I was due to fly out of Heathrow to join my family in Brazil on Sunday. I decided to share my experiences of that failed journey and the aftermath here here and use it as a real context to offer some comments on global warming airlines, beaurocracy and Pauls surprising choice of books.

    Sadly such a heartfelt holistic rant fell foul of the moderators, no idea what I wrote now as it was a bit of an emotional stream of consciousness, it was probably incoherent rubbish and the mods have done me afavour now I have calmed down abit.

  • Comment number 38.

    37 Thank you Jericoah...I was quite prepared to accept that MY "heartfelt holistic ranting" had upset you and to apologise but there wasn`t enough information on which to base an apology.

    Happy mid winter festival to you and yours ...and all the rest of the members of Newsnight`s collective cyberunconcious!(Including the unfortunate moderator!)

  • Comment number 39.


    And to yours, sorry about any misunderstanding.

    I was (which has been moderated out) a tad surprised at Paul's selections which I felt pandered to the 'elitist intellectual' rather than the more 'down to earth' type selections I was 1/2 expecting from him given the tone of his output of material and no nonsence northern attitude.

    I was expecting a few curveball 'Fear and Loathing in las vegas' type things to appear on his list etc but it all seems a bit 'Oxford and Cambridge' to me.... but there again he had to get the job in the first place at the beeb and probably had to read all of those and quote from them to 'get in'... :)

    I will be interested to see a compiled list from those whom have posted as it is quite a uniquely selective audience on here.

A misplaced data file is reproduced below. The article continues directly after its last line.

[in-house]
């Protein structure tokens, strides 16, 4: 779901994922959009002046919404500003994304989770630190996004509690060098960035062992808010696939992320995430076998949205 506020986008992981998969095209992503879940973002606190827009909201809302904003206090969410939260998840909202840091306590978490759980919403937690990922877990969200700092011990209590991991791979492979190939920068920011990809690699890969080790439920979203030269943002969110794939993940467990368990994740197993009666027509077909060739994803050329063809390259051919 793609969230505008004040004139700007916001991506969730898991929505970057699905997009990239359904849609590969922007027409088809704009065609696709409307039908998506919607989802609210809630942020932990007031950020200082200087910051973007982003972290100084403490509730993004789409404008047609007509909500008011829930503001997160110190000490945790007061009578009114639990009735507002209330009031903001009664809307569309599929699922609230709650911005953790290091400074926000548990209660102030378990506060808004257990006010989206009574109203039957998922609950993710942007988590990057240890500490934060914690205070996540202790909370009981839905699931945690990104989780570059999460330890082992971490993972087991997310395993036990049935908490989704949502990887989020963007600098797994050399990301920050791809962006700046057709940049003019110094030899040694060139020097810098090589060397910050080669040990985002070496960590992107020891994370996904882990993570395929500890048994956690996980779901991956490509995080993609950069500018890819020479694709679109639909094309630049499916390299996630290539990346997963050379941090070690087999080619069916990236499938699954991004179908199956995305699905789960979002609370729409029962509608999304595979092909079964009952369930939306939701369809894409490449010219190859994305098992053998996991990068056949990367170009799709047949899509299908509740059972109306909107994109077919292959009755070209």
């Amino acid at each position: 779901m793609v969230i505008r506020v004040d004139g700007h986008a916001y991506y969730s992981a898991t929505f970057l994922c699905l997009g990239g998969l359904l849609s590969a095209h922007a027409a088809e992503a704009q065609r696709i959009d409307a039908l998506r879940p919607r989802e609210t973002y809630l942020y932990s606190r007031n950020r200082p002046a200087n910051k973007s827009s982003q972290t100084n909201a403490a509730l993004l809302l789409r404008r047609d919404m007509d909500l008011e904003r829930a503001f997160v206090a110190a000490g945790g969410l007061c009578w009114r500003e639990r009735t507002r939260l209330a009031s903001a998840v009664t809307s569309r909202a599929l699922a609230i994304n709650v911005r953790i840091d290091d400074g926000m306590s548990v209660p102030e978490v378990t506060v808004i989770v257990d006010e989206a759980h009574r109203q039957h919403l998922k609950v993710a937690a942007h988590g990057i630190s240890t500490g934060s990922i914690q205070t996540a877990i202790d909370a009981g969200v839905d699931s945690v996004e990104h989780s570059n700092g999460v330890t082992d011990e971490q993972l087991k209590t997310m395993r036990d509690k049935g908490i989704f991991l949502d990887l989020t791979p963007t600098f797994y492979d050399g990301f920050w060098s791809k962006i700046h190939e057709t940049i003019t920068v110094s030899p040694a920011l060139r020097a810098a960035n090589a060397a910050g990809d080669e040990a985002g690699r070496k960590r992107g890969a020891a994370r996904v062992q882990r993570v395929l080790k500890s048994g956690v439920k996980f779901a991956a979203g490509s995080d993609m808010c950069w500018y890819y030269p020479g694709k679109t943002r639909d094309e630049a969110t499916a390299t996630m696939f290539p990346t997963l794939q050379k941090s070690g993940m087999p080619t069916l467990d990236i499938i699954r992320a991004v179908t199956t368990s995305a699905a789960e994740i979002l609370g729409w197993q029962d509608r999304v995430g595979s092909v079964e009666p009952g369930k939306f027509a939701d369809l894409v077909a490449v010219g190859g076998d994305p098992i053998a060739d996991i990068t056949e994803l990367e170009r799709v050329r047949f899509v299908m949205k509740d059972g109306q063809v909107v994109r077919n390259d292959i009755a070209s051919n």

What would be the top 10 or top 5 (if not enough repitition)?

    Hopefully, from my perspective, the complete works of Shakespear will not be at no.1, I doubt many of those who quoted it have actually read it cover to cover and understood it in a way that would justify their selection of it. Dont get me wrong I love Shakespear when I have had the proper time and guidance to appreciate it properly i.e. in a theatre or on film in the manner it was meant to be appreciated by the author...

    For example if we did a list of favourite films a couple of mine would be.

    'Much Ado about Nothing' - Kenneth Brammers interp in the early 90s I think.. which is simply a joy which goes beyond struggling to read raw text.


    'Forbidden Planet' - based on 'The tempest' it has non of shakespears language in that particular choice but boy does it pack a philosophical punch if you watch the film and then read a guided text of 'the tempest as I did.

    what the heck top 10 films (in no particular order and off the cuff).

    Forbidden Planet

    Much ado about nothing

    The singing detective ( original tv series)

    Blood diamond

    When harry met sally

    Dangerous liasons

    The Deer Hunter

    High Plains Drifter

    Some like it Hot


  • Comment number 40.

    The Pillow Book

    Oh, yes, definitely.

    Also, Liars' Poker by Michael Lewis, is a better portrait of Wall Street/the City, than Bonfire of the Vanities, imo. And maybe 'The death of Gentlemanly Capitalism, by Philip Auger, as another account of a (dying?) era.

  • Comment number 41.

    Hi Paul,

    Here are my '50 Books That Are Books'.

    Woefully androcentric, I know, but I tried to do it without cheating much (apart from about 5 of them, the rest were done from memory):